Research shows that there is a difference between people who are creative and people who aren’t. However, the good news is that creativity is something that can be learned and improved on. All you need is a little awareness of key ingredients necessary to develop processes, habits and a culture that fosters creativity. Read more
The challenge of motivating employees to perform to their full potential is one that every workplace faces. Managers can feel that their staff would be more productive if they were more committed, while employees typically feel overworked and undervalued. So what are the best methods to increase employee engagement and encourage them to bring their full selves to work every day? Looking specifically at rewards or recognition, which is better? The answer of course is that it depends.
When was the last time you saw the word innovation? Ten minutes ago? The fact is, there are many different types of innovation but they’ve all been bucketed into one big category. In other words, many people struggle with what innovation means.
We’re here to help.
We believe that ideas fall on a scale that looks like this: Read more
With companies like Google and Facebook raising the bar in terms of being “cool” places to work, other organizations are placing more of an emphasis on making their workplace a great one. But to really have a great workplace that employees look forward to coming into every day, you need to go beyond cool offices, perks and unique benefits.
Here are ten of the best practices we recommend.
If you’re in a leadership position, ask yourself: Do your employees trust you? How confident are you? Several recent studies point to a widening trust gap between employees and leadership. These studies show that as leaders, we may be overconfident in how much trust we’ve earned with our employees. And of course, this is alarming news because trust at work is so closely linked to engagement, collaboration, and ultimately, an organization’s ability to achieve its goals. So let this be a wake-up call to re-examine trust at work for your team and your organization and what it takes to improve trust. There are several factors that underpin building trust, but perhaps most important is transparent communications between leaders and employees. Read more
The Service Profit Chain is a theory and business model evolved by a group of researchers from Harvard University in the nineties. The main conclusion is that loyal customers are the result of loyal, engaged employees. Furthermore, leading service organizations are using the model to quantify the impact that loyal, engaged employees have on the bottom line. They’re accomplishing this by looking closely at each step of how their organization creates value for customers. Read more
Every company wants its people to work together towards the company’s goals. In an earlier post, we suggested that it’s very difficult to create high performance teams by dissecting attributes of great teams because teams and organizations are complex systems. The solution is to not just try to recreate the characteristics of high performing teams, but also to look at the big picture and leverage something called systems thinking. One of these big picture things is that our concept of working together is part of the problem. We tend to think of collaboration as a horizontal phenomenon. While this is true, it is incomplete. What is missing is the concept of working together vertically throughout the company, which requires a new way of thinking. But before we dive into collaboration, let’s take a step back and talk about teamwork. Read more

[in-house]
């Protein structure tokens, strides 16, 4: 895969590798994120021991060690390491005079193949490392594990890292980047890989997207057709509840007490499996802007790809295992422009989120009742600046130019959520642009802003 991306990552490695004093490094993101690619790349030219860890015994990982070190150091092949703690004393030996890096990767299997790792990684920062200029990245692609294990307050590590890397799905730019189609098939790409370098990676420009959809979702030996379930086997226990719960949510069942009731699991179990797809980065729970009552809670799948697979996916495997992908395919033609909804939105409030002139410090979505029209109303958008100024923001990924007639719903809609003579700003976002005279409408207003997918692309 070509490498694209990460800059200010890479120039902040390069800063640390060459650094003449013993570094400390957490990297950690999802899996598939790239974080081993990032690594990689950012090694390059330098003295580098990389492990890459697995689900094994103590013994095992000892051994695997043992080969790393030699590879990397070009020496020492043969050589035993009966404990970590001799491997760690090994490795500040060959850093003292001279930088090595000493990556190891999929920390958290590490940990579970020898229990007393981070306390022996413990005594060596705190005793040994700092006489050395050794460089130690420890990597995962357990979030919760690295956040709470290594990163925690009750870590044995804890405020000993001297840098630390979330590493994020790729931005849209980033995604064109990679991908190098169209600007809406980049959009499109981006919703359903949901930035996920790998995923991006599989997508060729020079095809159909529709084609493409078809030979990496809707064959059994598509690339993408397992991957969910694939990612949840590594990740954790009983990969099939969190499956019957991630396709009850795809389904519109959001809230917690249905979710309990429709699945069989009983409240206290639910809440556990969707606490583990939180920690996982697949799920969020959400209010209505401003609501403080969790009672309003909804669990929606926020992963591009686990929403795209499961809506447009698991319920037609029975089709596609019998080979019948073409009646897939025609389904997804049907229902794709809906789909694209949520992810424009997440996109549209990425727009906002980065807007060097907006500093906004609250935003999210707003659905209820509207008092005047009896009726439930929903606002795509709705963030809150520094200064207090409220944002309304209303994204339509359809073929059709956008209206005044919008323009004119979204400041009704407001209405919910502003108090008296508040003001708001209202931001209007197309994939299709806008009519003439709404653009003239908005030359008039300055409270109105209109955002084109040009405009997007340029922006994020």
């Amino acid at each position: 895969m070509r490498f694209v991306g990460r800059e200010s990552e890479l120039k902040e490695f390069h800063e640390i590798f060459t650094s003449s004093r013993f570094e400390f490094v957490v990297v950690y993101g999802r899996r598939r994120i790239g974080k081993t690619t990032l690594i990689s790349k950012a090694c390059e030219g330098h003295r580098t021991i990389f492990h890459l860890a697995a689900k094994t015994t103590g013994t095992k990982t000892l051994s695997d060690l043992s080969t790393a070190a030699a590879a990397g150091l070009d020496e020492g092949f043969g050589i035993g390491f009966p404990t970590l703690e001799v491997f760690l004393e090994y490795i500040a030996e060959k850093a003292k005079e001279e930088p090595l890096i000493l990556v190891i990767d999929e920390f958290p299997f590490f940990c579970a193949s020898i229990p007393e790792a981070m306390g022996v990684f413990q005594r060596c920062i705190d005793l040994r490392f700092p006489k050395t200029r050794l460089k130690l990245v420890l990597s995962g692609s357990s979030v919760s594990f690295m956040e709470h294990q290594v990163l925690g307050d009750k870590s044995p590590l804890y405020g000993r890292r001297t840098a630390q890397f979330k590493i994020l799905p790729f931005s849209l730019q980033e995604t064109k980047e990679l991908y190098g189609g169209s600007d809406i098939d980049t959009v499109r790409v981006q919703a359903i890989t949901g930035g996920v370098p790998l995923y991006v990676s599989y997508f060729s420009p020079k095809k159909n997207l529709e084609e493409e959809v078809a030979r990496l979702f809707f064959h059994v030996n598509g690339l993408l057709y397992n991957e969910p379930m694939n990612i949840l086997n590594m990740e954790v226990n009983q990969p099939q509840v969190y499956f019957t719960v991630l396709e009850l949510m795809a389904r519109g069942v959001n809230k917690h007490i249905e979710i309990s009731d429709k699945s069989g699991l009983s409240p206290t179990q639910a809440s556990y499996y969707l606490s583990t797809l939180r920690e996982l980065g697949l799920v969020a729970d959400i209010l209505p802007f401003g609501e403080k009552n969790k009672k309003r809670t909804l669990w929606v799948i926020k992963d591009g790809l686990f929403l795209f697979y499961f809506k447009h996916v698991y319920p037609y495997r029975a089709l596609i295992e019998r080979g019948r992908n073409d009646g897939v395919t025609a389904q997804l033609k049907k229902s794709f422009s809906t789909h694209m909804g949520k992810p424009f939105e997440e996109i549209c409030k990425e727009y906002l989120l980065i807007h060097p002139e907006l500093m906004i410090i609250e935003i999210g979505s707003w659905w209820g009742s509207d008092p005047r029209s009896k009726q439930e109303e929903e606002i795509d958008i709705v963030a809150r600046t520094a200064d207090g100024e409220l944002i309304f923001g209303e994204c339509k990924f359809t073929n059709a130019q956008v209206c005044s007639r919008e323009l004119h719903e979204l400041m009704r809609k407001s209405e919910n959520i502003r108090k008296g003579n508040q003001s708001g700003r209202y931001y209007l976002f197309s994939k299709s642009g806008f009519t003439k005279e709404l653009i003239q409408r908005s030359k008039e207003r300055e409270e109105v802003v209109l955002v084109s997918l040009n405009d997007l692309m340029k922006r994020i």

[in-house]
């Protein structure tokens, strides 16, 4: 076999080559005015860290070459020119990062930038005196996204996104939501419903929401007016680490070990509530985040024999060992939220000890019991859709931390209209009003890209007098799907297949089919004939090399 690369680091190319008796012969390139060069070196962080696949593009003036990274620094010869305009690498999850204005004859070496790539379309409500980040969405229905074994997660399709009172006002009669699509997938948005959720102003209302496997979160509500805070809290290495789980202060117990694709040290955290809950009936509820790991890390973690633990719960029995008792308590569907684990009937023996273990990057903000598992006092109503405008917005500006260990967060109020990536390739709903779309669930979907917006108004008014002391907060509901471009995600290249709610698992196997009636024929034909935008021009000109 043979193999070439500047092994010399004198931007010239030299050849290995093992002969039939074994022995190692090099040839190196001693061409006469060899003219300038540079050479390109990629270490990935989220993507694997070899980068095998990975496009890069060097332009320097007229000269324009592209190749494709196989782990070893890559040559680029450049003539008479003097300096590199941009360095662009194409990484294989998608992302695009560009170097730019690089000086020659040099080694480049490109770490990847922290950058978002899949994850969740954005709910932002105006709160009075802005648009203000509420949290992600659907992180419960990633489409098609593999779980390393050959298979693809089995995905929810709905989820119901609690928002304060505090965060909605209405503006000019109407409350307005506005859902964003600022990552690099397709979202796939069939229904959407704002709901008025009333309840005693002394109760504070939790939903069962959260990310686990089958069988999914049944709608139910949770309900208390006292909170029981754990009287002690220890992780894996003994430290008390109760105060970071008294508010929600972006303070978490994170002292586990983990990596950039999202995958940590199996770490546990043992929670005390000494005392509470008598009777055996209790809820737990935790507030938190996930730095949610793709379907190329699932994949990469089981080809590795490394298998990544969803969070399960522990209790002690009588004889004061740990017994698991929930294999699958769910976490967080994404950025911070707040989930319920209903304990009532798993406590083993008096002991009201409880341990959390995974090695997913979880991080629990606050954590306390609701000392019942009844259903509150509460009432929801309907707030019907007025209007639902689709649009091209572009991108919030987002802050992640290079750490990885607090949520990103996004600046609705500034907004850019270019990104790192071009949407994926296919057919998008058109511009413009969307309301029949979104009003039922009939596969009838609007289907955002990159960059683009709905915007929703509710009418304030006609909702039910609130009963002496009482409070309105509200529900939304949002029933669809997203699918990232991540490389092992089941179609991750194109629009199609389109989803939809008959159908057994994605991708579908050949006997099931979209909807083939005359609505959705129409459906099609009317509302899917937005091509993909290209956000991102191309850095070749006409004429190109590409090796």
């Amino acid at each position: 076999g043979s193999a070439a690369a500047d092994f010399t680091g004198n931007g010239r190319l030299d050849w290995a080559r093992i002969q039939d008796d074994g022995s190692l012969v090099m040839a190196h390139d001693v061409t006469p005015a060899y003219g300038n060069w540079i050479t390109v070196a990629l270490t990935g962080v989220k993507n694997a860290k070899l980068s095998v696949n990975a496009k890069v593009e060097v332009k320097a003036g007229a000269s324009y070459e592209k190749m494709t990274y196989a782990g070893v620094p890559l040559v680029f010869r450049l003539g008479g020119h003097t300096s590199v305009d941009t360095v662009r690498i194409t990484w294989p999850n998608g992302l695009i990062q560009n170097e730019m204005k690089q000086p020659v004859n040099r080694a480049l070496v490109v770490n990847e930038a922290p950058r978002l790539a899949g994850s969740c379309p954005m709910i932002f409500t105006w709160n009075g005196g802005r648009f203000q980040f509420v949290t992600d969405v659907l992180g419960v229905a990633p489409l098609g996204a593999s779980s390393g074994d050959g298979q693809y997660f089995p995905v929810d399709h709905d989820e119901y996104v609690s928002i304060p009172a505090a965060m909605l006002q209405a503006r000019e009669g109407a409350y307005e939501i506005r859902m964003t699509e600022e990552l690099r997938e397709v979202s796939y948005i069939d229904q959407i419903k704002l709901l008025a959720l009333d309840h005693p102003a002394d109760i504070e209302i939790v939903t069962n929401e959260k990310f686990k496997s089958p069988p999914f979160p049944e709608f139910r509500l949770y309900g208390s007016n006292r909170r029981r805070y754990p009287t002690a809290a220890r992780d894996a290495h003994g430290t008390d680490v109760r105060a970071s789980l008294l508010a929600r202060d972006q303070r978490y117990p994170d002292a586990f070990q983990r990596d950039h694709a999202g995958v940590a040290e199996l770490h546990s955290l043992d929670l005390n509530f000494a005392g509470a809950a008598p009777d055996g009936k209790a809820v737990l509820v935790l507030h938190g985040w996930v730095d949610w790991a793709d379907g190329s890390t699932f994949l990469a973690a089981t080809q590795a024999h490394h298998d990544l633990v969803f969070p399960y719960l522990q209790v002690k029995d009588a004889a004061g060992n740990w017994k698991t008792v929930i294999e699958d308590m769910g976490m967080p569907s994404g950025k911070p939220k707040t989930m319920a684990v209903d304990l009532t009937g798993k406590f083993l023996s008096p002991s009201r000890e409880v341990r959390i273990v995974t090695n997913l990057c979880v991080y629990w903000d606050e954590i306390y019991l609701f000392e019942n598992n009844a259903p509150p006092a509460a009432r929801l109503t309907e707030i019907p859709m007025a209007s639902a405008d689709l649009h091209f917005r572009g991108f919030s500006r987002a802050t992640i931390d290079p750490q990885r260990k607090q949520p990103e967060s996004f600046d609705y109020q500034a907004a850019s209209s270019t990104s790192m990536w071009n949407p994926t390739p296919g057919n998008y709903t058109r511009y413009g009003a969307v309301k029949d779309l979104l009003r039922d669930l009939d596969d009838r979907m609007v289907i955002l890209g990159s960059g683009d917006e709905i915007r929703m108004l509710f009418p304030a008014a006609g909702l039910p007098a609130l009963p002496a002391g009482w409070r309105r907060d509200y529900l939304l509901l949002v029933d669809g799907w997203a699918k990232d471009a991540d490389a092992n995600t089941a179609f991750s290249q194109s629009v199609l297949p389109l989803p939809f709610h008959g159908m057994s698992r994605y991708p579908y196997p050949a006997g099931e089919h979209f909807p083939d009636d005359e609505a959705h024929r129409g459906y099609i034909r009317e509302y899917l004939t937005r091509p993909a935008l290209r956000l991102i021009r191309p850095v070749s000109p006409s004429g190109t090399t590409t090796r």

We believe that organizations are on the cusp of an era of enlightenment when it comes to being innovative. At the core of of this enlightenment is the fact that we should probably stop calling progress innovation. Using the word innovation conjures the wrong associations, which leads to the wrong activities for reliably creating value. We believe that most organizations would significantly benefit from decreasing the focus on finding brilliant ideas and increasing the focus on effective collaboration that drives progress and real value for customers and stakeholders. Here’s the basis on which we believe these things. Read more
The traditional hierarchical view of organizational structure lends itself to a style of leadership where division of labor, chain of command and top-down communication dominates. While an org chart with the CEO/President at the top may still have its place, we believe that the way organizations should increasingly operate is with empowered employees playing a more prominent role in taking ownership of success. Employees should have the clarity and autonomy to decide which work will deliver the best results. They should be enabled to collaborate across hierarchical levels to get the support they need to be successful. And employees should be able to assume leadership as much as the management team. We believe this is a key new paradigm for a more agile and engaged organization. Read more
Being part of a high-performing team is an amazing experience. Many incredibly smart people have dissected the best teams to understand what are the key attributes that lead to superlative performances. Yet, despite knowing so much, it’s still frustratingly hard to recreate the magic that just makes some teams click. Why is it so hard to create high-performing teams? Part of the problem lies in the fact that we try to dissect team performance. It helps if you also approach high-performance teams by taking a look at the whole, thinking bigger picture and applying what’s called systems thinking. Read more
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